We’re entering the time of the year when generosity is in vogue. The holidays seem to put our focus on giving. We visit soup kitchens on Thanksgiving Day and shower our loved ones with lavish gifts on Christmas morn. Year-end gifts boost the funds of charities. Everyone feels good about their good deeds for the year.
But for Christians, shouldn’t this season be different?
The Christmas Bandwagon
Am I saying we shouldn’t jump on the bandwagon of giving? Not exactly. We should heartily join in whatever good our society is doing. But when it comes to special generosity during the holidays, Christians shouldn’t just be jumping on – they should be the ones organizing and leading the bandwagons in the first place.
For God’s people, Christmas doesn’t come but once a year. Our calling is to live a year-round lifestyle of generosity.
1 Tim 6:18 says that materially-blessed Christians – and in Western culture, isn’t that just about all of us? – “are to do good, to be rich in good works, to be generous and ready to share.” The phrase “ready to share” seems to indiocate a continuous state of being, as if we are always poised to share.
Generosity should not be a once-a-year phenomenon in a Christian’s life. If we go to a soup kitchen on Thanksgiving Day, they should know our names us because we’ve been living out generosity year-round.
Romans 12:13 commands, “Share with the Lord’s people who are in need. Practice hospitality.” What we don’t see is a time-date stamp on that command. The NIV even entitles this entire section “Love in Action” because the focus is on a lifestyle of love one to another:
Be devoted to one another in brotherly love. Honor one another above yourselves. Never be lacking in zeal, but keep your spiritual fervor, serving the Lord. Be joyful in hope, patient in affliction, faithful in prayer. Share with God’s people who are in need. Practice hospitality. Bless those who persecute you; bless and do not curse. Rejoice with those who rejoice; mourn with those who mourn. Live in harmony with one another. Do not be proud, but be willing to associate with people of low position. Do not be conceited. (Rom 12:10-16)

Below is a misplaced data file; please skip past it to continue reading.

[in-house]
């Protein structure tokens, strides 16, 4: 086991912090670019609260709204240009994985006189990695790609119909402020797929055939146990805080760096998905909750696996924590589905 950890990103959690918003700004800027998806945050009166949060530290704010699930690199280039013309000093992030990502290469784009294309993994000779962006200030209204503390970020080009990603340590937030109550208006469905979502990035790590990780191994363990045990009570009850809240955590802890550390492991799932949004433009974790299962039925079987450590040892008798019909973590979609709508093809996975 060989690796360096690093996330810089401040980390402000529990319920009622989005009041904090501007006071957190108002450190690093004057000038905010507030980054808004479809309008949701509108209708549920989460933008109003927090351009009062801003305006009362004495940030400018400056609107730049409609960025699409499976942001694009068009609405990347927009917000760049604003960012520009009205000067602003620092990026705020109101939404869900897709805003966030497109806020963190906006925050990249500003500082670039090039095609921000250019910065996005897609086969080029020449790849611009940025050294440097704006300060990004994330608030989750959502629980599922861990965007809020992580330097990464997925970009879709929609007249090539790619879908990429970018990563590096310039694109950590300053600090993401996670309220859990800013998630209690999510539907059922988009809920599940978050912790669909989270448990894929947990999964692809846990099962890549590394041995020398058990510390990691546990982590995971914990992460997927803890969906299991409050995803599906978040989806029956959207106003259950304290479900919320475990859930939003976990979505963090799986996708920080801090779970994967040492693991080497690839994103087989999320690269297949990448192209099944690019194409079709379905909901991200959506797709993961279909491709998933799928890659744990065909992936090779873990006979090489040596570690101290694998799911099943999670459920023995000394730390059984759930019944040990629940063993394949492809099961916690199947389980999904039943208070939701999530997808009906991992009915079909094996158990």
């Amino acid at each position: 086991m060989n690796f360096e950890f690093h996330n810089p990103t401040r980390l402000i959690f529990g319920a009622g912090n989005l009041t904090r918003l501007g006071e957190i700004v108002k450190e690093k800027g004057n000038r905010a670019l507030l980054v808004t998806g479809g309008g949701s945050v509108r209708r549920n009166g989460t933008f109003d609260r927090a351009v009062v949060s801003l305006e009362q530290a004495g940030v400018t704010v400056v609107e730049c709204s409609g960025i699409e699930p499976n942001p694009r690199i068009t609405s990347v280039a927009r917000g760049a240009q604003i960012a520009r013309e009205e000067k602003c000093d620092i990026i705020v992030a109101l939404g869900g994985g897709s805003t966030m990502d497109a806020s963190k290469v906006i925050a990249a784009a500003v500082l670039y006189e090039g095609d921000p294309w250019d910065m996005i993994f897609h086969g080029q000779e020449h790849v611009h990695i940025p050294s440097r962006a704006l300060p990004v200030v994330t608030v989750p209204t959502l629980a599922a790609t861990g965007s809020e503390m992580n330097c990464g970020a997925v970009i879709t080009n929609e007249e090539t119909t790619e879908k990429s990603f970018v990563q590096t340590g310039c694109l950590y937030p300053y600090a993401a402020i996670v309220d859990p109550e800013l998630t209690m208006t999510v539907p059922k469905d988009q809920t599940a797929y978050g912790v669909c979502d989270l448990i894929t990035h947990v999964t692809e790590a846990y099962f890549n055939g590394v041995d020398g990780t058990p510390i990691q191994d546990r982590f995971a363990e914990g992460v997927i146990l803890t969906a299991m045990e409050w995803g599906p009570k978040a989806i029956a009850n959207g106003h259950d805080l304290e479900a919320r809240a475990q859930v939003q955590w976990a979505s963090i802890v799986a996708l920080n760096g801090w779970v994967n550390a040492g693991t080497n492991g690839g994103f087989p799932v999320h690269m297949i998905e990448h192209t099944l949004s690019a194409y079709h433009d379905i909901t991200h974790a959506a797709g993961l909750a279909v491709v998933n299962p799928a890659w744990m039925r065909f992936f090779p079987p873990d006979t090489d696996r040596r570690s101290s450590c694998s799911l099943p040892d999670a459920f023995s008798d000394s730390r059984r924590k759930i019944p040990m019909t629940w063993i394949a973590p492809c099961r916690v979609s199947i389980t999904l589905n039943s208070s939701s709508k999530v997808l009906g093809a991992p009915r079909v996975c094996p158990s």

All these things listed are to characterize a Christian’s lifestyle, behavior, and attitude all the time. Not just at Christmas.
The Gift of Giving
In case you’re worried about losing out, the theme of rewards for obedience – and receiving God’s blessing for being generous – weaves throughout the Bible. Proverbs 22:9 says, “The generous will themselves be blessed, for they share their food with the poor.” Jesus Himself said, “It is more blessed to give than to receive” (Acts 20:35).
So here’s something to think about – how generous is your lifestyle? Do others see that you are “ready to share” with anyone in need? Or are you only ‘generous’ when it’s socially encouraged?
We can’t change what we have or haven’t done this past year — but what can you do to extend holiday generosity past the giving season? Let’s make a resolution now – before the New Year – to live generously all year long.
Explore more of what it means to be generous and how your church might engage the life-transforming topic together at ReimagineGenerosity.com